"These findings allow health care professionals to make better decisions as to who may benefit from PCDT, ensuring that patient care teams deliver the best care while reducing harm from unnecessary treatments," Vedantham said. "Today's health care environment is focused on delivering the right care for the right patient, and our results support this trend."

Every year, about 600,000 Americans experience a DVT, the formation of clots in several different veins that move blood from various parts of the body back to the heart and lungs. DVT is caused by a combination of factors: change in blood flow, injury to a vein, or other conditions.

About 40% of DVT patients develop PTS, a long-term complication that occurs when blood flow is blocked or flows backwards due to damaged blood vessels, causing chronic pain, swelling, and fatigue of the affected limb. PTS can cause major disability that can prevent people from walking even short distances, working, or conducting normal daily activities. Many patients with PTS also develop venous leg ulcers, which are open sores that are difficult to heal. Therefore, the prevention of PTS and moderate to severe PTS are important goals of DVT treatment.
To learn more about PCDT and other minimally invasive treatments, visit

PAE for Enlarged Prostate Remains Effective for Years
Prostate artery embolization (PAE), a minimally invasive treatment that reduces urinary tract symptoms for men with enlarged prostates, maintains its effectiveness for at least three years after patients undergo the therapy, according to research presented at the SIR 2017 Annual Scientific Meeting. The researchers also found that PAE, which was developed and is performed by interventional radiologists, is especially effective in men with benign prostatic hyperplasia (BPH) who also have acute urinary retention (AUR), the inability to voluntarily urinate, and in patients with very large prostates who are normally treated with open surgery. This study of 1,000 men is the largest of its kind to evaluate the long-term effectiveness of PAE.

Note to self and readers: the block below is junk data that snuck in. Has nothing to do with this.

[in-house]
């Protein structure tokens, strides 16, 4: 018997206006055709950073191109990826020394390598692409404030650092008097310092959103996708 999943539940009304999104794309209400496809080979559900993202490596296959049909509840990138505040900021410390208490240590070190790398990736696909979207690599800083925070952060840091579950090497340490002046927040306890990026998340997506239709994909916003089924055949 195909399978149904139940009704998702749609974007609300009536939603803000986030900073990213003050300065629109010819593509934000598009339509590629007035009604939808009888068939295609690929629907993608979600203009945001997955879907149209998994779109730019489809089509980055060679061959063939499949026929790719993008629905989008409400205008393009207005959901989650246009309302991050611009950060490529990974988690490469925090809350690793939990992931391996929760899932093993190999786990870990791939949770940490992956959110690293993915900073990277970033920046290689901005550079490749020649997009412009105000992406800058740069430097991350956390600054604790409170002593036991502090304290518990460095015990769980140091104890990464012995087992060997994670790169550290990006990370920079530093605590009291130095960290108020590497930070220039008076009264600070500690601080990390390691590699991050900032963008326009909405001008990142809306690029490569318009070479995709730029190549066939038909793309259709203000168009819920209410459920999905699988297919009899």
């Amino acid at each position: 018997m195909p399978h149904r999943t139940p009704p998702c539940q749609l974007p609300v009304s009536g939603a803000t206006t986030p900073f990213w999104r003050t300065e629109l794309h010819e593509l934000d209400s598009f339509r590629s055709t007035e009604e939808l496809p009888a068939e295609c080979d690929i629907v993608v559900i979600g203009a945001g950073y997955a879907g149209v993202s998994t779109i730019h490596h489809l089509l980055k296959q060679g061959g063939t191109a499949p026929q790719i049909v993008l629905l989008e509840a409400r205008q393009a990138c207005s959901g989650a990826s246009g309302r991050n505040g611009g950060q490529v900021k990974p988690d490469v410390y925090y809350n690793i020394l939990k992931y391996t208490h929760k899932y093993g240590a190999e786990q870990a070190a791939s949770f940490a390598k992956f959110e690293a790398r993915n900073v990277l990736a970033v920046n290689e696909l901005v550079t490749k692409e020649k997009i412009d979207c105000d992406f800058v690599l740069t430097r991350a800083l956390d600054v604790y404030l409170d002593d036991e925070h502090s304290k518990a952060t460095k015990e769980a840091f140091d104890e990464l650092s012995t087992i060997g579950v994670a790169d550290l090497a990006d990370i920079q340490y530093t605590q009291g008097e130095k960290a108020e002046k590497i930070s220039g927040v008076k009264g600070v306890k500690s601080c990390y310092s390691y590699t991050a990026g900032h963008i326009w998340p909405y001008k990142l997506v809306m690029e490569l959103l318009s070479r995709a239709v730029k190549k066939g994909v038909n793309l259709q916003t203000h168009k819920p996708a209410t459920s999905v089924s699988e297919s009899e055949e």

According to the National Institutes of Health, as many as 14 million men in the United States have symptoms suggestive of BPH, one of the most common prostate problems occurring in men older than 50; it can affect 50% of men between 51 and 60 years of age and up to 90% of men older than 80.

"PAE gives men with BPH a treatment option that is less invasive than other therapies and allows them to return to their normal lives sooner," said João Martins Pisco, MD, an interventional radiologist at St. Louis Hospital in Lisbon, Portugal, and the study's lead author. "Time and time again, I see patients who are relieved to find out about PAE because they are not able to tolerate medications for BPH due to their side effects. These men also don't want traditional surgery because it involves greater risks, has possible sexual side effects, and has a recovery time that is relatively long compared with PAE, which is generally performed under local anesthesia and on an outpatient basis."